Oracle Database Performance Testing the Easy Way

Oracle Database Performance Testing the Easy Way

We have developed a tool for testing Oracle database performance. The tool connects to a database, executes a set of SELECT statements, and records their execution times. It can also execute queries in parallel by using a connection pool of multiple connections, thus simulating a real-life workload on a database. Performance test runs can be scheduled to be run regularly, allowing for continuous monitoring of database performance, which is more relevant than ever before in the new era of self-tuning cloud databases.

The Database Performance Testing Tool is written in Python. It can be run on any environment that has the latest Python 3 installed and an Oracle database client available. If the database to be tested is in the cloud and uses wallet-based authentication, the wallet must be set up on the environment. In addition, the database performance testing tool requires its own dedicated metadata schema, where the test scenarios will be defined and the test results stored.

To set up a database performance test environment, we first need to create a dedicated metadata schema and the tables in it. (The tool comes with DDL scripts for metadata schema setup.) The metadata tables that can be split into two groups:

Test Input metadata tables:

  • DPT_DATABASE: This table holds connection details to all the databases to be performance-tested. We may want to run bespoke performance tests for different databases or to compare database performance before and after migration.
  • DPT_SCRIPT: This table is where we add our performance test SQL SELECT statements. In addition to the SELECT statement itself, we can also indicate what BI dashboard and report the test script is based on in case of a BI performance test.
  • DPT_SCRIPT_BASELINE: Optionally, we can specify an execution duration baseline that comes from an external source. A good example of this is Oracle OBIEE Usage Tracking data for BI dashboards and reports. We can import Usage Tracking data into this table, which will allow us to compare the results from Database Performance Testing Tool to Usage Tracking.
  • DPT_SCENARIO: When Database Performance Testing Tool runs, it runs a particular Test Scenario. A Test Scenario will have an ID and a descriptive name, such as "Quarterly BI HR Reports Performance Test." The purpose of a Test Scenario is to define the testing content, which is a set of SELECT statements representing a particular aspect of performance testing.
  • DPT_SCENARIO_ITEM: This is a many-to-many bridge table between the DPT_SCENARIO and DPT_SCRIPT tables.

Test output metadata tables:

  • DPT_SCENARIO_RUN: This table contains one record per Database Performance Test run. It includes the start and finish timestamps of the test run, the number of scripts executed, a success flag (set to true if all test items executed successfully), an indication of whether the test scripts were run sequentially or in parallel, and, in the case of a parallel run, the number of connections used for the test.
  • DPT_SCENARIO_ITEM_RUN: This table contains one record per executed test script. It includes script execution start and finish timestamps, a success flag, and an error message in case of a failure.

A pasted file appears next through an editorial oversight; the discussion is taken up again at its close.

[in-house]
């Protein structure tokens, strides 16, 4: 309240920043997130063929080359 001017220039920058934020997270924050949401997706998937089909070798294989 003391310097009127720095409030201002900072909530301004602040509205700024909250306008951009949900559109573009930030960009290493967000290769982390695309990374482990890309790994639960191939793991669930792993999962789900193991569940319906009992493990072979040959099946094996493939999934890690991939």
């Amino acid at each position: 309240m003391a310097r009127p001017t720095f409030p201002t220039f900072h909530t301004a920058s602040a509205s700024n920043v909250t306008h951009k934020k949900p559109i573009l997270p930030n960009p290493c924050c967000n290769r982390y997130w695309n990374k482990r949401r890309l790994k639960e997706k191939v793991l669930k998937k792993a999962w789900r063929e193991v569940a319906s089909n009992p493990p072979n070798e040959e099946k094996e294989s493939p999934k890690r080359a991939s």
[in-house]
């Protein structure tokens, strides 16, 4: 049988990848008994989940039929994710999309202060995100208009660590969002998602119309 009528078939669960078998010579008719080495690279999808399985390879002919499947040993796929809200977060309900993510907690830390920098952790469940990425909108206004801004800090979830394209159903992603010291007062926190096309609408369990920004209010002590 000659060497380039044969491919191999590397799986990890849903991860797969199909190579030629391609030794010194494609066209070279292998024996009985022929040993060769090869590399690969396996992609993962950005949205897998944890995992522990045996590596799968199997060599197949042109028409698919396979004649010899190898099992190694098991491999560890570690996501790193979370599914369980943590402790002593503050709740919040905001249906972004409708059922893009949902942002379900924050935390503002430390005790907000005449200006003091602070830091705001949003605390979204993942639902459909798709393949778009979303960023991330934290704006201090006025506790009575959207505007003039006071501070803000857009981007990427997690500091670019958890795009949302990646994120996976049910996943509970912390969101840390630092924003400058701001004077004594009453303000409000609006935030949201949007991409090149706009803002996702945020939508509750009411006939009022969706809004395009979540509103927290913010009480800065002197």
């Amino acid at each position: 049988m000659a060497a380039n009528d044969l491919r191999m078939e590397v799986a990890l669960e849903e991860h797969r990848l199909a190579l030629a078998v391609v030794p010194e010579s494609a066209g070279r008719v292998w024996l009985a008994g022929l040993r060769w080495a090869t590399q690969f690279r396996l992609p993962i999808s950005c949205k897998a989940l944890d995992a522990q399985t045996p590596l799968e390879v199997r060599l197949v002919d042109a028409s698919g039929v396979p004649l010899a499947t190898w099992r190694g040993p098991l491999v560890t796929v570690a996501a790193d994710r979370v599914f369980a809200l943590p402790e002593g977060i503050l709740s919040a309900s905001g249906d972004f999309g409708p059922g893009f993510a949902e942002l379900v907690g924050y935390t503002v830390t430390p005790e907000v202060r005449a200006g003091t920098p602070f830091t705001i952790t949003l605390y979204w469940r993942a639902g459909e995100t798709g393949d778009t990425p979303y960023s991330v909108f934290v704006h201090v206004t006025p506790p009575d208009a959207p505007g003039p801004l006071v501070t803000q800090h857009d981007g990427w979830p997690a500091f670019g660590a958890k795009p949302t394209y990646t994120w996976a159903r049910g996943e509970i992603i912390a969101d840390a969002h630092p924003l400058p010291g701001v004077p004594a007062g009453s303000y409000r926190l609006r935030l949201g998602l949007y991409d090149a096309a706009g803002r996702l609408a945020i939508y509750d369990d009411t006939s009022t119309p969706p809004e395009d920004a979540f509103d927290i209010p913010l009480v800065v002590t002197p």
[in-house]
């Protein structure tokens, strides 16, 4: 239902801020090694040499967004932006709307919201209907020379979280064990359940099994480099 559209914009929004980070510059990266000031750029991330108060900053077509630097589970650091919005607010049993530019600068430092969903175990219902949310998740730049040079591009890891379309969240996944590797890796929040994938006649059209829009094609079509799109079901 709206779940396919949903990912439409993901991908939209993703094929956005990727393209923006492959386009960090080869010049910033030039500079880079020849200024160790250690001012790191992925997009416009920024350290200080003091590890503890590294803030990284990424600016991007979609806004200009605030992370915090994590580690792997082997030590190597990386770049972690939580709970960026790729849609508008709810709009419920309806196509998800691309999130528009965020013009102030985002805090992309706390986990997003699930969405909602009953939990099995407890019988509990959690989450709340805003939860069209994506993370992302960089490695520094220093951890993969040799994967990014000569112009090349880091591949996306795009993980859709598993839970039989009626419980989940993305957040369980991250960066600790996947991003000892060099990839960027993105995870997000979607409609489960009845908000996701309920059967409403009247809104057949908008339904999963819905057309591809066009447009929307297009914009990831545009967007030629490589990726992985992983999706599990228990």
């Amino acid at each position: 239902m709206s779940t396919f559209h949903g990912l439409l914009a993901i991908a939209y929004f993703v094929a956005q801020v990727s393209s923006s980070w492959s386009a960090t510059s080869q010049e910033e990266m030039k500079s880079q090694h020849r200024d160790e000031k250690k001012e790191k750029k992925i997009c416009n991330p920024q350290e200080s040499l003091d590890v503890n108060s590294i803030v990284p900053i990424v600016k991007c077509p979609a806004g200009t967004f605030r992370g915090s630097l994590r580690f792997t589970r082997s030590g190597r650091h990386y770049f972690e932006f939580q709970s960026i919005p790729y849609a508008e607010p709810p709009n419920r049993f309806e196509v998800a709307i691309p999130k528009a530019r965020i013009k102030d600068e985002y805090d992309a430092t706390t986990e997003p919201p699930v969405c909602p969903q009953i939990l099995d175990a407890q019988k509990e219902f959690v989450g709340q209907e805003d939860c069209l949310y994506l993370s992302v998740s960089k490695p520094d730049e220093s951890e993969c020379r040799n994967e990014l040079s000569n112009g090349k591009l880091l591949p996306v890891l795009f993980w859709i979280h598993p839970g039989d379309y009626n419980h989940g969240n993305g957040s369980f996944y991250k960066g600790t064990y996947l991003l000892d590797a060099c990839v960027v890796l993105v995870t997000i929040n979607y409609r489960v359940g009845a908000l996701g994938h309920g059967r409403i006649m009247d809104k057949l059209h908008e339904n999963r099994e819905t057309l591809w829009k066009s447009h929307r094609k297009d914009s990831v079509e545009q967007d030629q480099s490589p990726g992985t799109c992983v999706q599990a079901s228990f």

Please note that the duration of a Test Scenario run will match the summary duration of the items only in the case of a sequential test execution. In the case of a parallel execution, the duration of a Test Scenario run should be shorter.

Let us try it out. We want to run the test scenario ID=1 on the database ID=1. And we want to execute each test script 3 times. The following shell command achieves that:

python .\ 1 1 -i 3

The result looks like this in console:

In the Test Scenario Item Run table, we get the following records:

Notice that one of the scripts failed with a syntax error but the test carried on. Here the execution times are excellent because the scripts run on a very small dataset.

For testing purposes, a PL/SQL function was written that creates an artificial delay for a given number of seconds and can be called from a SELECT statement. A Test Scenario was created with 4 Test Scripts that run for 1, 3, 5 and 7 seconds accordingly. Also, this time we want our test to be a stress test with 5 connections in the connection pool and want each item to be executed 7 times. We also want to compare the records against the Baseline ID=33.

We run the following command:

python .\ 2 1 -s 5 -i 7 -b 33

The result looks like this in console:

Notice the different output format because of the parallel connections used. Now, because of longer test script execution times, we can see that script executions overlap.

This is the result in the Test Scenario Item Run table:

Now, based on the output above, we can create a BI report that draws us a chart of DB performance over time, alerts us of any errors encountered and allows us to explore the causes for DB performance issues. (Please note that analysis and reports are not part of the Tool.) We can schedule it to be run daily at a certain time, for example, right before the business hours. (For scheduling we use our preferred scheduler - scheduling is not part of the Tool itself.)

This Database Performance Testing Tool is a simple yet efficient means to monitor database query performance and can be scheduled to monitor performance trends over time.